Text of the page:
Them vs. them vs. us dominated the media research discussion lists in the past fortnight. Here’s a digest of research
and related information of use to the folks in the news trenches.
Mobile society: A seminar at the NAA Marketing Conference focused on the impact of cell phones on surveys, but there is news there for us also. Among the statistics:
• One-in-eight U.S. adults is cell-only
• The cell-only population is demographically different from landliners. While 12.6% of the general population is mobile-only, 29.1% of 18-29-year-olds are.
• 40% of landliners surveyed said they read a newspaper yesterday, but only 27% of cell phone folks did. On the flip side, 8% of landliners read a local Web newspaper, but 12% of the mobile did.
• You actually can call cell phones for a survey and even telemarket to them — but the law requires that you manually dial the number. That aces out most automated researchers and marketers – for now.
Check out the presentation and the report.
Also, Nielsen this week pegged the wireless household rate at 17% and predicted it would hit 20% by year-end. A curious link found by Nielsen: Cutting the cord and moving your household.
So much for multi-tasking: A Mediamark study challenges the common notion that newspaper are distracted by TV, radio, etc. The study indicated 55% of adults who read at home do so without the involvement of other media. It is 54% for magazines, 54% for Internet, 49% for TV and 28% for radio.
On the cover: The September Presstime from NAA cover feature is on journalism schools, focusing on Mizzou. The headline is “Mind the Gap” and the issue is the synchronization of what we teach and what the industry needs.
On the air: A number of papers are experimenting with CoverItLive, software that allows one to post live text, video and audio from the newsroom via computer or from the field via iPhone or Blackberry.
The Rochester Post-Bulletin archives show what the software can do.
Traditional vs. Online audiences: The Readership Audience reviewed the Pew study on audiences, noting that 46% of U.S. adults rely almost exclusively on traditional media, 23% use traditional as the main source but supplement it with online, 13 percent use the Web as the main source and 14% appear to live in caves. ‘Even after almost 15 years of online news, Traditionalists make up half the adult population. Those of us who fall into the Integrator or Net-Newser segments sometimes forget how many people still use news media the way they always have,” notes Rich Gordon of Northwestern. But, he said, those folks are unlikely to change their habits, so we can logically focus our new initiatives at the one-eighth of adults who are Web-centric. It’s a good read.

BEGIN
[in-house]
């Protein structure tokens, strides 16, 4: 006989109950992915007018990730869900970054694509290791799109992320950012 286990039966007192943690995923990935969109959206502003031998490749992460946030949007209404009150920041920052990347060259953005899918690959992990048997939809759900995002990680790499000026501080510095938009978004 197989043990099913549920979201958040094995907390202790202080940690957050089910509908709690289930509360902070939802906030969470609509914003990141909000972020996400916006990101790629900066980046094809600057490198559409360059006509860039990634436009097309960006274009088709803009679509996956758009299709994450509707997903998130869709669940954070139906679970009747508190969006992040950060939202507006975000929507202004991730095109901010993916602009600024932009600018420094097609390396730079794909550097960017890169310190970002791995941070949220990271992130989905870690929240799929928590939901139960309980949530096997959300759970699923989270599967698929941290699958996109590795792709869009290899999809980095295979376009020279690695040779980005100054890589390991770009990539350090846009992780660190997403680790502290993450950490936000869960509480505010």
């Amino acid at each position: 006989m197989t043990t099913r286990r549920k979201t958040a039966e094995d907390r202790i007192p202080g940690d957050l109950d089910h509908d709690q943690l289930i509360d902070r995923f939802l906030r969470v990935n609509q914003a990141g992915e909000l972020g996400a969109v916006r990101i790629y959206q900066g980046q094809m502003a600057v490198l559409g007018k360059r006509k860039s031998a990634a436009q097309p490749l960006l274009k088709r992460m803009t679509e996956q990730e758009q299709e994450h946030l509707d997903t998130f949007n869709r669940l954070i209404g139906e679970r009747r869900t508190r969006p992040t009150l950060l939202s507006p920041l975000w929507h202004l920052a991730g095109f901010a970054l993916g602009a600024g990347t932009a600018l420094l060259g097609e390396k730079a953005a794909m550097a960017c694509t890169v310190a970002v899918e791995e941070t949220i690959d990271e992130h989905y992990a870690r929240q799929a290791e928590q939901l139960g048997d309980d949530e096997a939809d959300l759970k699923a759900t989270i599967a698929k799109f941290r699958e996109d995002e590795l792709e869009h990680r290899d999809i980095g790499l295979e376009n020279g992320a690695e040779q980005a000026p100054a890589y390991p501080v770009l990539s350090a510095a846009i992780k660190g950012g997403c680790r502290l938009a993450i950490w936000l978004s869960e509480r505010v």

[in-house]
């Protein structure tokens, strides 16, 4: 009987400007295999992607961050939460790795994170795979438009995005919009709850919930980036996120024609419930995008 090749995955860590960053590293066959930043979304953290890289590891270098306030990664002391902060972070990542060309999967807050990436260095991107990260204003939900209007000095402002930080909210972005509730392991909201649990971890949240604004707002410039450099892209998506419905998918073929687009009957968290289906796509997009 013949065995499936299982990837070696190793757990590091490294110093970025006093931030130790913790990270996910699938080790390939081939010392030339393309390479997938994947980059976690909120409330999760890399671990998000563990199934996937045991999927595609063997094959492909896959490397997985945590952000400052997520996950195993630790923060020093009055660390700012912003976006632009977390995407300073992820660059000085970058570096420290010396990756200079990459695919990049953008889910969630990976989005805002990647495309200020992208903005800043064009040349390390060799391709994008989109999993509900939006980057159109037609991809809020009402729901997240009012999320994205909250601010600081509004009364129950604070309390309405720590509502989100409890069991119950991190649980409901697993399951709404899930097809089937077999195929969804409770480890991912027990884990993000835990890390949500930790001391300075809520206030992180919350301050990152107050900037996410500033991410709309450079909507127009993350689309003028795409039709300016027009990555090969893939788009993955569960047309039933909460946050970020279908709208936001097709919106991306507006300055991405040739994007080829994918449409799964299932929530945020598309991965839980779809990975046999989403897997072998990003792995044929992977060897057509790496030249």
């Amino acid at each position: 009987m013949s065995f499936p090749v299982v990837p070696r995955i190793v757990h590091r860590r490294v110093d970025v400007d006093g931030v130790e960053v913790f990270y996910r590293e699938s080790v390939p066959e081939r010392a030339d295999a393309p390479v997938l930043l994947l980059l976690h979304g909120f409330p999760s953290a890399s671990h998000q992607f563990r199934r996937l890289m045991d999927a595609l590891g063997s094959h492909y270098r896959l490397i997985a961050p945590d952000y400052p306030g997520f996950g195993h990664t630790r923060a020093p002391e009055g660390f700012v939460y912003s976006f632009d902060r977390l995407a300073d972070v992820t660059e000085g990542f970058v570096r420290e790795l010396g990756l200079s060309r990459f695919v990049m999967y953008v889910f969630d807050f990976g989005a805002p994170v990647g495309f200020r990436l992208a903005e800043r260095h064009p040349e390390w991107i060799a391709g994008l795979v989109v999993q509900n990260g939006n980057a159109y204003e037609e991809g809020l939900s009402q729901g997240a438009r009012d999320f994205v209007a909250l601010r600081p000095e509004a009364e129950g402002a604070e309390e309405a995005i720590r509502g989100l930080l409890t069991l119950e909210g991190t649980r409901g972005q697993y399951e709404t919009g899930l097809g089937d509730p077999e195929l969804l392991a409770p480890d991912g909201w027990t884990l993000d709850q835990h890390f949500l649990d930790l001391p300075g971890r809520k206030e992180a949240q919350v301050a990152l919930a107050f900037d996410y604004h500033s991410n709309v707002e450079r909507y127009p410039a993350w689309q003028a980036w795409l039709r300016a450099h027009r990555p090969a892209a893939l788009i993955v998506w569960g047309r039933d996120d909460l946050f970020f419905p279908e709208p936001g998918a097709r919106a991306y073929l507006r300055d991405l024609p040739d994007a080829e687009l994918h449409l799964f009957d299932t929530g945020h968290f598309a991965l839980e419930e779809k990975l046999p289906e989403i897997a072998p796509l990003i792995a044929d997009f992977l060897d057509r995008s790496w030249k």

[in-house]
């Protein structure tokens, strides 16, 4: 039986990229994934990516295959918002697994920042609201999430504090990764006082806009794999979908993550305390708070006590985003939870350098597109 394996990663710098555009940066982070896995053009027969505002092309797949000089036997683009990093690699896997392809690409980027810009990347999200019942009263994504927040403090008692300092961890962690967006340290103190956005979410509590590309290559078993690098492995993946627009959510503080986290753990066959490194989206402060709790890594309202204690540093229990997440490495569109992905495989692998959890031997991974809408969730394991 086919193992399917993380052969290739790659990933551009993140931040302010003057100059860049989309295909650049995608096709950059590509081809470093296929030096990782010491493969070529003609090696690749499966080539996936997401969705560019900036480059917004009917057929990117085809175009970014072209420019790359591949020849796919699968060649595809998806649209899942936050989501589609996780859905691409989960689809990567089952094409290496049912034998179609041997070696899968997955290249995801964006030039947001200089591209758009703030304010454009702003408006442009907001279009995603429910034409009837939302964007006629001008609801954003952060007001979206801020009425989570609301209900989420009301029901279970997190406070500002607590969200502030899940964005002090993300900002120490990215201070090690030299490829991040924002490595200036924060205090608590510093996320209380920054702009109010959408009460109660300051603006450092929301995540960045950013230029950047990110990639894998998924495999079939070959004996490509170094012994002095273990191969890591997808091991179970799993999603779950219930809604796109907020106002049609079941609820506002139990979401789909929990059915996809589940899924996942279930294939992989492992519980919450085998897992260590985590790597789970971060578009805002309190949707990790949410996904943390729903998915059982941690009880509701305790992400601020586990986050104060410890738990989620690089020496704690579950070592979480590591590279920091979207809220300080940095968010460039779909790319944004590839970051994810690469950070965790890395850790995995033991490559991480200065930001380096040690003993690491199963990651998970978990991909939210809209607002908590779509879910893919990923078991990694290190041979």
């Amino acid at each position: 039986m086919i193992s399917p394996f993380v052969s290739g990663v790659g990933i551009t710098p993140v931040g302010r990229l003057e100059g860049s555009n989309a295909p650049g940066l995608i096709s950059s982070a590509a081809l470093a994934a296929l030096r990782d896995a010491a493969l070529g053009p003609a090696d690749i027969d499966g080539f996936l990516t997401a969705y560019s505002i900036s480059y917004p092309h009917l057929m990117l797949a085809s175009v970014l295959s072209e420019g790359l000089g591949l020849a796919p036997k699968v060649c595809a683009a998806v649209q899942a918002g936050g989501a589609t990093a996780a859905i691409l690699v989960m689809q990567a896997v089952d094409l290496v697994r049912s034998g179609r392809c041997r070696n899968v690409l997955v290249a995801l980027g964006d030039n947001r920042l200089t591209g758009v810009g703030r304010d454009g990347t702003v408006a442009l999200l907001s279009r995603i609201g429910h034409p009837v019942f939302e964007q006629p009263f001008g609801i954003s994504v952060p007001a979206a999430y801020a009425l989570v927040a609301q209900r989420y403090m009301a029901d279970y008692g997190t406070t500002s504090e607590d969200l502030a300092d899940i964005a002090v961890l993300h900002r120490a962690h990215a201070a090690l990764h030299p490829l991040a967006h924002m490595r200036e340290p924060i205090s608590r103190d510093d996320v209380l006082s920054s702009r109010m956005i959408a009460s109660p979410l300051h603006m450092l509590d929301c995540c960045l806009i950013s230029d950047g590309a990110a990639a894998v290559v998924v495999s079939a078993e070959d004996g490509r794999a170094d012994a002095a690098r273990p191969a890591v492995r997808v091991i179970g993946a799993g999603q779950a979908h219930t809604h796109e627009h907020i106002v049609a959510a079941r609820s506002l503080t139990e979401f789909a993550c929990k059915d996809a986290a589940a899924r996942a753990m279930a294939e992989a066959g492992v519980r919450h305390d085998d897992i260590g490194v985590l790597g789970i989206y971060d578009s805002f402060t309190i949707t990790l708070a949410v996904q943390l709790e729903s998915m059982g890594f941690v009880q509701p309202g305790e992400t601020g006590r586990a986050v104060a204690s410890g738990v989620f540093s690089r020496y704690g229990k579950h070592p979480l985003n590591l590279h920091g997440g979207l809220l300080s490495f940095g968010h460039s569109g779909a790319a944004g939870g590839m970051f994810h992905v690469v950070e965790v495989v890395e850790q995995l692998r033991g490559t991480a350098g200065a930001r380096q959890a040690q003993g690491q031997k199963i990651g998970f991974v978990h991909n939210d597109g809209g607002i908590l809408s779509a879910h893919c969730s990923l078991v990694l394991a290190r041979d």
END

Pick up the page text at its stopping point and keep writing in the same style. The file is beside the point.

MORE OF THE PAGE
“Cutting” edge: Attempting to do to e-readers what the Razr did to cell phones, Plastic Logic introduced a black/white device about the thickness (and size) of a magazine.
Different Moms, different Web: Gen Y and Gen X mothers use the Web in significantly different child rearing ways, NewMediaMetrics found. The older Gen X (dob 1965-1981) uses the Web for task-oriented activities like uploading photos or shopping. The Millennial Gen Y (1982-1994) moms uses the Web to connect to other mothers (blogs, video-sharing, online communities). They also like to use their mobile phones to text message and send photos to friends.
On the smaller side: The Suburban Newspapers of America announced its 2008 Newspapers of the Year winners. This list is a good place to see what relatively well-funded smaller newspapers do. At a centennial workshop, the suburban and community papers said circulation was generally up and this year’s losses were only about 3%. They are looking at a profitable 2009.
• Non-Dailies, Up to 10,000 Circulation — The Riverdale Press, Richner Communications
• Non-Dailies, 10,001-22,500 Circulation — Coast Reporter, Madison Publishing, Ltd./Glacier Media Group
• Non-Dailies, 22,501-37,500 Circulation –The Chilliwack Progress, Black Press, Ltd.
• Non-Dailies, Over 37,500 Circulation –The Era Banner, Metroland Media Group, Ltd.
• Dailies, Under 30,000 Circulation — The Beacon News, Sun-Times News Group
• Dailies, Over 30,000 Circulation –Arizona Daily Star, Lee Enterprises, Inc.
The St. Louis American was second in non-dailies over 37,500. In the Missourian’s size, the Beacon News of the Chicago Sun-Times group ( http://www.suburbanchicagonews.com/beaconnews/index.html ) has an interesting way of displaying blogs. One of the common traits of all the winners’ Web pages: Pictures of kids.
- This site has moved
- I never thought I would never think
- News, commentary and nightmares
- Research for the Newsroom 10.16.08
- NowPublic does citJ the right way
- Not the finest day
- Research for the Newsroom 10.2.08
- Twitter, funeral coverage can work together
- Research for the newsroom 9.25.08
- Doctors, blogs and disasters
- Newspapers don’t need Mariotti
- Measuring the landscape